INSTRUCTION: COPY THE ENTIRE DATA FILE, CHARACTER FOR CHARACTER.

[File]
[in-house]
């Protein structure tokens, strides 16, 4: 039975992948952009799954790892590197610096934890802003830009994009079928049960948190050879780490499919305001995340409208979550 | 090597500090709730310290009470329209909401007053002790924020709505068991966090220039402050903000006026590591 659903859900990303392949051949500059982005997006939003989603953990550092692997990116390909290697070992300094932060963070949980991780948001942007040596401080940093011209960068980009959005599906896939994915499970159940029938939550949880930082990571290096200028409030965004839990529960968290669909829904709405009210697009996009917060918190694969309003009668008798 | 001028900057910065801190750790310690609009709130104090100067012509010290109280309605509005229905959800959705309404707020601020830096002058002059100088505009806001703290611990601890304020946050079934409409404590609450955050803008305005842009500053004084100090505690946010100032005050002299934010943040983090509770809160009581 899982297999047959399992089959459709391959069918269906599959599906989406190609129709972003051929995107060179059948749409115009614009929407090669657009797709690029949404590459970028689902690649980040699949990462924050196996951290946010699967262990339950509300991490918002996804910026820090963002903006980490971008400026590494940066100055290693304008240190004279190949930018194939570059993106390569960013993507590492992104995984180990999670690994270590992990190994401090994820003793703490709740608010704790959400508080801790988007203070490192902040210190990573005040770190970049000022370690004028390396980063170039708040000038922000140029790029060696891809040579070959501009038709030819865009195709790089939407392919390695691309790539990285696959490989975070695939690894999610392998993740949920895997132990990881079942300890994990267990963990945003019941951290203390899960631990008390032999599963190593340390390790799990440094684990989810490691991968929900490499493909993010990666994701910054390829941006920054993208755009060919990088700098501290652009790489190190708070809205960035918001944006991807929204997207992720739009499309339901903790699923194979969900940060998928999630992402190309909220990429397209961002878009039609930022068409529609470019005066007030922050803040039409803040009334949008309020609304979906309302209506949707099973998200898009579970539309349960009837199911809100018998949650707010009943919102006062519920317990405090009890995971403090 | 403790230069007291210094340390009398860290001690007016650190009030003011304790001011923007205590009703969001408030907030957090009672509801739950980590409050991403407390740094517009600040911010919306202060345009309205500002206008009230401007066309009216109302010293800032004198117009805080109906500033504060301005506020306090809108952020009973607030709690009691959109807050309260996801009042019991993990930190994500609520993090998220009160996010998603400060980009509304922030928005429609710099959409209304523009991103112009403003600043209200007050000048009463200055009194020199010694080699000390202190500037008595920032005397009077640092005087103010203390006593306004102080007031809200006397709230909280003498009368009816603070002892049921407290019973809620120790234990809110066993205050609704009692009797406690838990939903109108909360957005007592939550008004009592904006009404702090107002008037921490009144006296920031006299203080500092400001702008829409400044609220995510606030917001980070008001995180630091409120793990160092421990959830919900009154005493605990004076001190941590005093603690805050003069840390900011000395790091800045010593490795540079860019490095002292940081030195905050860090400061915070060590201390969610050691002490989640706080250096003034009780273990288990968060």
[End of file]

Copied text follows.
[in-house]
């Protein structure tokens, strides 16, 4: 039975992948952009799954790892590197610096934890802003830009994009079928049960948190050879780490499919305001995340409208979550 | 090597500090709730310290009470329209909401007053002790924020709505068991966090220039402050903000006026590591 659903859900990303392949051949500059982005997006939003989603953990550092692997990116390909290697070992300094932060963070949980991780948001942007040596401080940093011209960068980009959005599906896939994915499970159940029938939550949880930082990571290096200028409030965004839990529960968290669909829904709405009210697009996009917060918190694969309003009668008798 | 001028900057910065801190750790310690609009709130104090100067012509010290109280309605509005229905959800959705309404707020601020830096002058002059100088505009806001703290611990601890304020946050079934409409404590609450955050803008305005842009500053004084100090505690946010100032005050002299934010943040983090509770809160009581 899982297999047959399992089959459709391959069918269906599959599906989406190609129709972003051929995107060179059948749409115009614009929407090669657009797709690029949404590459970028689902690649980040699949990462924050196996951290946010699967262990339950509300991490918002996804910026820090963002903006980490971008400026590494940066100055290693304008240190004279190949930018194939570059993106390569960013993507590492992104995984180990999670690994270590992990190994401090994820003793703490709740608010704790959400508080801790988007203070490192902040210190990573005040770190970049000022370690004028390396980063170039708040000038922000140029790029060696891809040579070959501009038709030819865009195709790089939407392919390695691309790539990285696959490989975070695939690894999610392998993740949920895997132990990881079942300890994990267990963990945003019941951290203390899960631990008390032999599963190593340390390790799990440094684990989810490691991968929900490499493909993010990666994701910054390829941006920054993208755009060919990088700098501290652009790489190190708070809205960035918001944006991807929204997207992720739009499309339901903790699923194979969900940060998928999630992402190309909220990429397209961002878009039609930022068409529609470019005066007030922050803040039409803040009334949008309020609304979906309302209506949707099973998200898009579970539309349960009837199911809100018998949650707010009943919102006062519920317990405090009890995971403090 | 403790230069007291210094340390009398860290001690007016650190009030003011304790001011923007205590009703969001408030907030957090009672509801739950980590409050991403407390740094517009600040911010919306202060345009309205500002206008009230401007066309009216109302010293800032004198117009805080109906500033504060301005506020306090809108952020009973607030709690009691959109807050309260996801009042019991993990930190994500609520993090998220009160996010998603400060980009509304922030928005429609710099959409209304523009991103112009403003600043209200007050000048009463200055009194020199010694080699000390202190500037008595920032005397009077640092005087103010203390006593306004102080007031809200006397709230909280003498009368009816603070002892049921407290019973809620120790234990809110066993205050609704009692009797406690838990939903109108909360957005007592939550008004009592904006009404702090107002008037921490009144006296920031006299203080500092400001702008829409400044609220995510606030917001980070008001995180630091409120793990160092421990959830919900009154005493605990004076001190941590005093603690805050003069840390900011000395790091800045010593490795540079860019490095002292940081030195905050860090400061915070060590201390969610050691002490989640706080250096003034009780273990288990968060």